Earth Day seeks to highlight and promote efforts dedicated to the protection of the environment. We face many environmental crises, including global warming, deforestation, endangered wildlife, shortages of potable water and widespread pollution, all which negatively affect our planet’s resources and can have adverse effects on our long-term lifestyle and health. In 1970, a US Senator named Gaylord Nelson was inspired to bring about mass public awareness of environment problems. He heavily promoted the day across the nation in an effort to gather the largest amount of public support possible and ultimately, in the hopes of elevating environmental protection onto the national political agenda. This day in 1970 marked the creation of United States Environmental Protection Agency and the passage of the Clean Air, Clean Water and Endangered Species Acts. Today, Earth Day is celebrated by billions of people around the world and is observed in over 190 countries. Worldwide, Earth Day celebrations utilize educational programs to inform people of ways that can help protect the environment and its natural resources. It is observed annually on April 22nd and is celebrated as International Earth Day.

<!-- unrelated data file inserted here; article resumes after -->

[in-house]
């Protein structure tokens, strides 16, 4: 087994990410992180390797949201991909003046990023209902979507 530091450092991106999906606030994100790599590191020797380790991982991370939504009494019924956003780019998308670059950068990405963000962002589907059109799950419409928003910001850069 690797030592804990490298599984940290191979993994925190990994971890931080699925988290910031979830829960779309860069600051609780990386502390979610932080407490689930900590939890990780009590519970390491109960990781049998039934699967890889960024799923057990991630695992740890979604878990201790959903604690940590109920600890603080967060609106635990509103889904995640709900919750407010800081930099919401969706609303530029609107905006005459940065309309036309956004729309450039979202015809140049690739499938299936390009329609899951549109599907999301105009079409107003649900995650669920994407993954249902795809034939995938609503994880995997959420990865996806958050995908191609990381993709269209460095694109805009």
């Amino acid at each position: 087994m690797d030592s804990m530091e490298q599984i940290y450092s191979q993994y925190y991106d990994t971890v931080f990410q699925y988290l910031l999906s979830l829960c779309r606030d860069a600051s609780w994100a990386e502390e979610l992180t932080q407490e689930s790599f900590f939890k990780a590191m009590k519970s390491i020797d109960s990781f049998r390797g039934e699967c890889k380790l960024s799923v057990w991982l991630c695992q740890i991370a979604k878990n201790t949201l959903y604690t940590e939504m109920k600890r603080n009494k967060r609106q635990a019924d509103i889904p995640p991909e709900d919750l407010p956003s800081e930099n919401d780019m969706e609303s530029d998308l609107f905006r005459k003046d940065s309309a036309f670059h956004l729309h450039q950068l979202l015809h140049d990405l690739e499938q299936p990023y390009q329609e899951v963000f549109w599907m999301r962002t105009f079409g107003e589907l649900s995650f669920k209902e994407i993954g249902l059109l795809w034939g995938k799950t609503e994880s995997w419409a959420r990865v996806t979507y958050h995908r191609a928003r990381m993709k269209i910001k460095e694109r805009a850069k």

These are strong words in a world that from the beginning has been a place of conflict, disputes and enmity on all sides, where we constantly pigeonhole others on the basis of their ideas, their customs and even their way of speaking or dressing. Ultimately, it is the reign of pride and vanity, where each person thinks he or she has the right to dominate others. Nonetheless, impossible as it may seem, Jesus proposes a different way of doing things: the way of meekness. This is what we see him doing with his disciples. It is what we contemplate on his entrance to Jerusalem: “Behold, your king is coming to you, humble, and mounted on a donkey”. Christ says: “Learn from me; for I am gentle and humble of heart, and you will find rest for your souls”. If we are constantly upset and impatient with others, we will end up drained and weary. But if we regard the faults and limitations of others with tenderness and meekness, without an air of superiority, we can actually help them and stop wasting our energy on useless complaining. Saint Thérèse of Lisieux tells us that “perfect charity consists in putting up with others’ mistakes, and not being scandalized by their faults”. Paul speaks of meekness as one of the fruits of the Holy Spirit. He suggests that, if a wrongful action of one of our brothers or sisters troubles us, we should try to correct them, but “with a spirit of meekness”, since “you too could be tempted”. Even when we defend our faith and convictions, we are to do so “with meekness”. Our enemies too are to be treated “with meekness”. In the Church we have often erred by not embracing this demand of God’s word. Meekness is yet another expression of the interior poverty of those who put their trust in God alone. Indeed, in the Bible the same word – anawim – usually refers both to the poor and to the meek. Someone might object: “If I am that meek, they will think that I am an idiot, a fool or a weakling”. At times they may, but so be it. It is always better to be meek, for then our deepest desires will be fulfilled. The meek “shall inherit the earth”, for they will see God’s promises accomplished in their lives. In every situation, the meek put their hope in the Lord, and those who hope for him shall possess the land… and enjoy the fullness of peace. For his part, the Lord trusts in them: “This is the one to whom I will look, to the humble and contrite in spirit, who trembles at my word”.